“The mindset of our people has changed,” he said. “And when the people change, elected officials and parties have no choice but to respond. Democrats realize now that them being engaged is required at levels that haven’t been seen before in our political lifetime.”
This month, for the first time, South Carolina registered a million voters of color. That, Seawright said, was “a testament” to Democratic attempts to “galvanize the most consequential constituency in modern day political history”.
That said, he doesn’t underestimate Biden’s popularity among longtime black South Carolinians and predicts such turnout will reignite the former vice-president’s campaign. African American voters, Seawright said, are loyal.
“This is a trust election and voters will want to go with who they know,” he said. “And they know Joe. Joe has been there for the people of South Carolina and he will be rewarded by the people being there for him on 29 February.”
Analysis of national polls by FiveThirtyEight does show support for Biden among black voters in South Carolina has slipped 12% since the New Hampshire primary, creating opportunities for rivals including the former South Bend, Indiana, mayor Pete Buttigieg and the Vermont senator Bernie Sanders.
Black voters are also discerning, Seawright said, adding that he considers the primary a “fight for second place” should Biden lose steam.
“What second place looks like is different for different people,” he said. “Candidates now are tasked with developing relationships in this state, not just for one election but to demonstrate that their long-term values will have the best opportunity for the party to be successful here long after.”
State party leaders, he said, must capitalize on that momentum, generating down-ballot votes in the general election. Among moderates and progressives, therefore, coalition-building is imperative.
‘It’s about how we message’
Population shifts have already factored into Democratic gains in South Carolina, mostly recently flipping a House seat for Joe Cunningham, but the state hasn’t elected a Democrat to the US Senate since 2006. Jaime Harrison, the former chair of the state party, is determined to change that.
He is challenging a three-term incumbent Republican, Lindsey Graham. In a state Trump won by more than 300,000 votes his campaign is ambitious but Harrison has achieved record-breaking fundraising and one December a poll showed him only two points behind Graham, once a stringent Trump critic but now one of the president’s closest allies.
Harrison said he recognizes the impact of demographic shifts, noting that he has “been in and around all of South Carolina [his] entire life” and has not “seen growth like this before”. Longtime residents and transplants care about the same issues, he said, just in different ways.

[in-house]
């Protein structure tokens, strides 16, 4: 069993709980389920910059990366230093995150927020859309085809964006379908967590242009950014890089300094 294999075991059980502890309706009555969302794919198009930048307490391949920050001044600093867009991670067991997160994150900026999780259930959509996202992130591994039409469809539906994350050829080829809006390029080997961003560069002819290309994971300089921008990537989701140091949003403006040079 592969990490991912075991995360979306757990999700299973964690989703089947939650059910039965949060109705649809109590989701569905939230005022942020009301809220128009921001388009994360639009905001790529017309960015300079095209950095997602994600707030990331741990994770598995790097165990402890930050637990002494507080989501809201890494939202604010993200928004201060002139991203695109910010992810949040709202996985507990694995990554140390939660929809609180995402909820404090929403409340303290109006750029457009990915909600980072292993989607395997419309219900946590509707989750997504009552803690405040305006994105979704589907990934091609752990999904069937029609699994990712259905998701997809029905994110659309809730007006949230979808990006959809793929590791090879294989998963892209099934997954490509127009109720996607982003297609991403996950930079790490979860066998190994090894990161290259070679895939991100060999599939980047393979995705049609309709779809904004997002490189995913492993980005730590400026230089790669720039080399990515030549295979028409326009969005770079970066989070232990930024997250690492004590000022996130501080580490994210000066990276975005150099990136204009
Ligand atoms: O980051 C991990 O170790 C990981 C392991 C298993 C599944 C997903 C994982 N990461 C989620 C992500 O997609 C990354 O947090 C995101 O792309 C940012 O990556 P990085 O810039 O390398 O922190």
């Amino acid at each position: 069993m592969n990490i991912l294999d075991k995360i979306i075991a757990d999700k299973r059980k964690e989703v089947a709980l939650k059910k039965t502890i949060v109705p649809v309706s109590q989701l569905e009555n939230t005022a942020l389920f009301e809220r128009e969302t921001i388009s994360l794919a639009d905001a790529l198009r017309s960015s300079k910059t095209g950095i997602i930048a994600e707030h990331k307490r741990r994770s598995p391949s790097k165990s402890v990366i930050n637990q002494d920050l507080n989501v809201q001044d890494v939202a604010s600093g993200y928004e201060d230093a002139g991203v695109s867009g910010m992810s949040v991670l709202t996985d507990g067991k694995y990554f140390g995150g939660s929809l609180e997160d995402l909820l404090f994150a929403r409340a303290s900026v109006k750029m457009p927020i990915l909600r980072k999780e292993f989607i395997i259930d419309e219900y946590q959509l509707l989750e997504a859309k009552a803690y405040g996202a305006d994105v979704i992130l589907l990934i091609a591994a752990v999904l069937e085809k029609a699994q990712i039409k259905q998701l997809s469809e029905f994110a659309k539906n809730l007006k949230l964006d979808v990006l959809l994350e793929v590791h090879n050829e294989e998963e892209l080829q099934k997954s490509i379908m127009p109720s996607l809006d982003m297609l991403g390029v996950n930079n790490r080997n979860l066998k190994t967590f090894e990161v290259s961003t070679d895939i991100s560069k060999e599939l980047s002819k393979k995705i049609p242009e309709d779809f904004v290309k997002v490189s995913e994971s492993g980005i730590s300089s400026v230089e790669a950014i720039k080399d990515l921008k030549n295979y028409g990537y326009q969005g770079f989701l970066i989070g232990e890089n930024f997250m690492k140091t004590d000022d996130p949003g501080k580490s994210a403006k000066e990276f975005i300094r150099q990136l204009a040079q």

“Healthcare affects us all, like in our urban counties where access can be expensive and timely to residents, or in the eight rural counties that don’t have a single OB-GYN,” he said.
Harrison urged Democrats to learn from 2016, in which a bitter primary between Sanders and Clinton led some voters to sit out the general election. His team has released a seven-page memo, offering guidance on building a coalition.
“It’s about how we message and who we message to,” he said. “We need to be having conversations in South Carolina that speak less to the head and more to the heart and the gut, drawing in these various camps in by recognizing their presence.
“Otherwise we lose future generations over an inability to get anything done.”
As his campaign connects with former city dwellers in suburban Columbia, older voters and recent graduates around Greenville and farmers in the Lowcountry, he’s betting on Graham being seen as out of touch.
“The south is changing,” he said, arguing that for demographic shifts, his state is on a par with Texas, North Carolina and Georgia.
“Folks are losing hope in all communities and they’re looking for policies that speak to their challenges,” Harrison said, adding that ignoring how the pulse of the people is diversifying would do the party a disservice in elections to come.
In Charleston, Washington said she often straddles two identities: a lifelong Carolinian in tune with the conservative culture of the south and a relocating transplant sometimes out of touch with such traditional views.
“I’m basically South Carolina in human form,” she joked.
This week’s primary may come too soon to reveal a full identity crisis. Even Washington predicts a strong turnout for Biden, adding: “No one touches him on experience.”
Still, she echoes Harrison, saying: “Change is coming.
“We know who we are and where we’ve been but as the south evolves, we evolve. For some of us, that yearning for something bold, something new is just the beginning.”